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SSD for Mac Mini


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I bought a 60gb ssd from here.

http://eshop.macsales.com/shop/internal_storage/Mercury_Extreme_SSD_Sandforce/Solid_State_Pro

Mine is a mid 2010 model. I attempted to install it myself but broke one of the tiny fan heat sensor connections and had to pay for a delicate soldering repair job. All is good now. Boots up in under 10 seconds. Just bought a portable mini pro ssd for media storage.

Edited by Shmonk
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Which year model Mac Mini is it, if you buy a 6G SSD for the older ones you are wasting your money as they are only Sata II not Sata III like the newer ones. I highly recommend OWC SSD drives, I have one installed in my laptop a 3G one as my laptop is a 2009 model but my main computer has two 6G ones. If you don't want to buy from overseas then macfixit in Melbourne sell them, I bought mine from there. Now depending on what you want to use it for is what size you should get. I run a 128GB on my main computer for the OS and Applications I use and I still have over 40GB free. 256GB is usually a waste of space for a OS drive, I do have a 256GB in my main computer but its for my Lightroom Catalogue, Cache files and Photoshop Scratch Disk.

Edited by keitha
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I did this about 3 weeks ago to my 2009 MacBook - do it man:-). Don't wait.

I paid $220 for a Crucial ( well regarded in the search i did) from Umart online here in Brisbane and got 8gb MAC Ram while I was at it for about 40 bucks. It boots in 15 seconds and sounds so much better.

As I said in the other post, get a linear power supply next, you system deserves a decent front end and it pays big dividends.

Edited by Briz Vegas
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<blockquote class="ipsBlockquote" data-author="lebowski" data-cid="830302" data-time="1358561582">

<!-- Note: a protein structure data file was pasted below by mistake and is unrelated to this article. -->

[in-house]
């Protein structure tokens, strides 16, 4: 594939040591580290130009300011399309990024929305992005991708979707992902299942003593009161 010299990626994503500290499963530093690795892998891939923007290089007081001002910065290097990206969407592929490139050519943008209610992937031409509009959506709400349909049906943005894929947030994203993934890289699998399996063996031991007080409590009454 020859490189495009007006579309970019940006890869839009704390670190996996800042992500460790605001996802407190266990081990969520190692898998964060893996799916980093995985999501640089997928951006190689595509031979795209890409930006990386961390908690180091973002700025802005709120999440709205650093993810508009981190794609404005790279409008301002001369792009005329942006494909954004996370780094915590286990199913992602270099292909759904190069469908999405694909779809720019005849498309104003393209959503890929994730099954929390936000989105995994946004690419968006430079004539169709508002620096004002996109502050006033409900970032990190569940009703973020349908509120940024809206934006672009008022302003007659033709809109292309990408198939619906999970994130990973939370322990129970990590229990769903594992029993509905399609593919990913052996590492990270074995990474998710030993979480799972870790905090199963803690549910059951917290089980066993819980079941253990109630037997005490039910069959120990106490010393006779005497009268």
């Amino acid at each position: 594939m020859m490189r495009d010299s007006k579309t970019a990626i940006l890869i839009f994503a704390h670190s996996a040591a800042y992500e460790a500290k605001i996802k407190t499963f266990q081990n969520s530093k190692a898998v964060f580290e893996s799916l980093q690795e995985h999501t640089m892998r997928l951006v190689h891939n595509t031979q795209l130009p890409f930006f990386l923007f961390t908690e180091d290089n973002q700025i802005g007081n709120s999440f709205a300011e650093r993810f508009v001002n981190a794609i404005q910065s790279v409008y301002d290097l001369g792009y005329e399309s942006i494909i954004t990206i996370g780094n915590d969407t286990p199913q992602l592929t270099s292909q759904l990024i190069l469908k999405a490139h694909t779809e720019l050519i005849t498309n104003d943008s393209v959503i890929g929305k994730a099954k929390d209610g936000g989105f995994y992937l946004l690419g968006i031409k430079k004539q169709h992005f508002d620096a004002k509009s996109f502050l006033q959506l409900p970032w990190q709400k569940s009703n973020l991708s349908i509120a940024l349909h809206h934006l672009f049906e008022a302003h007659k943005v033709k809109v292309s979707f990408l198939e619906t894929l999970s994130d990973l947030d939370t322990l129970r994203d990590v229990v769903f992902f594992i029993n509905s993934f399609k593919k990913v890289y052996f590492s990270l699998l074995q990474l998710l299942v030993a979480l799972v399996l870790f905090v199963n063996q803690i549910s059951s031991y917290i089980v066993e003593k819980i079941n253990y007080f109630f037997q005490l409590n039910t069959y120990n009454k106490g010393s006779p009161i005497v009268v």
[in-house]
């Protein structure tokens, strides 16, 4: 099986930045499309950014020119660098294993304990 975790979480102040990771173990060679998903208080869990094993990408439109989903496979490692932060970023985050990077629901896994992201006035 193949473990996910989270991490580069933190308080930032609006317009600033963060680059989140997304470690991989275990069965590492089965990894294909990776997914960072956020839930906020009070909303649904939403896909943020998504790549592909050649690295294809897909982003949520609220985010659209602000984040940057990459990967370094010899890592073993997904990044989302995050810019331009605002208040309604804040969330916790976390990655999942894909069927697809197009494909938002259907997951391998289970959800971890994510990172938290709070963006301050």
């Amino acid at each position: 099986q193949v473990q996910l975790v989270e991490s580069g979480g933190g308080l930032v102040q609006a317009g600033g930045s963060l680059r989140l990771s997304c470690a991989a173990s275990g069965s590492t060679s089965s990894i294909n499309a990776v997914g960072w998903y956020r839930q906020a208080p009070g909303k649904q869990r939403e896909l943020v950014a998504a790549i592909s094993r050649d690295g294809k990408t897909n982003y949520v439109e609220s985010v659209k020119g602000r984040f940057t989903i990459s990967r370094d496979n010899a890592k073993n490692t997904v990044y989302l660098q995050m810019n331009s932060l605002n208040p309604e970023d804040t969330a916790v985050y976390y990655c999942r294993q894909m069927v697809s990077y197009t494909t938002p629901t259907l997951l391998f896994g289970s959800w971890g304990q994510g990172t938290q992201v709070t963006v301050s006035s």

<p>I have a 2012 MacMini and use external HD's for music storage. Is there any benefit installing a SSD?</p>

</blockquote>

<p>An SSD is recommended for anyone who wants to speed up day to day tasks on a computer if you run many apps or even a few you will see a benefit, your boot time will even improve.</p>

<p> </p>

<p>But you will need to replace the system drive. Just keep in mind that you will void your warranty as it is not deemed a user replaceable part</p>

Edited by vsixtyfour
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An SSD is recommended for anyone who wants to speed up day to day tasks on a computer if you run many apps or even a few you will see a benefit

Your boot time will improve. But you will need to replace the system drive. Just keep in mind that you will void your warranty as it is not deemed a user replaceable part

OK thanks. I just run iTunes and Audivarna on the MacMini. Music playback only running headless. So SSD will bring no benefit for me

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I second the Samsung SSD and also make sure you have good eyesight/glasses when replacing and have patience - I turned a brand new mac Mini into a paperweight in about 5 mins the first time - yow

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OK thanks. I just run iTunes and Audivarna on the MacMini. Music playback only running headless. So SSD will bring no benefit for me
How do you come to this conclusion and what do you mean " headless"?

I run iTunes and audirvana for music playback with my music on an external 1 terabyte USB powered HDD ( reduces the number of wall warts in the circuit). My dac is on firewire which is the way to go with a USB HDD.

I replaced my system drive only.

Unless you call better detail, better bass and smoother sound no benefit, I think you will get excellent bang for buck.

Also

https://discussions.apple.com/thread/4241918?start=0&tstart=0

Edited by Briz Vegas
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I second the Samsung SSD and also make sure you have good eyesight/glasses when replacing and have patience - I turned a brand new mac Mini into a paperweight in about 5 mins the first time - yow
How did you do that? Sounds like you replaced the drive with extreme prejudice. I was surprised how easy it was to do the RAM and SSD. Just watched a utube video even though I have done it on windows machines in the past.

I did a fresh OS install which made it even easier.

Edited by Briz Vegas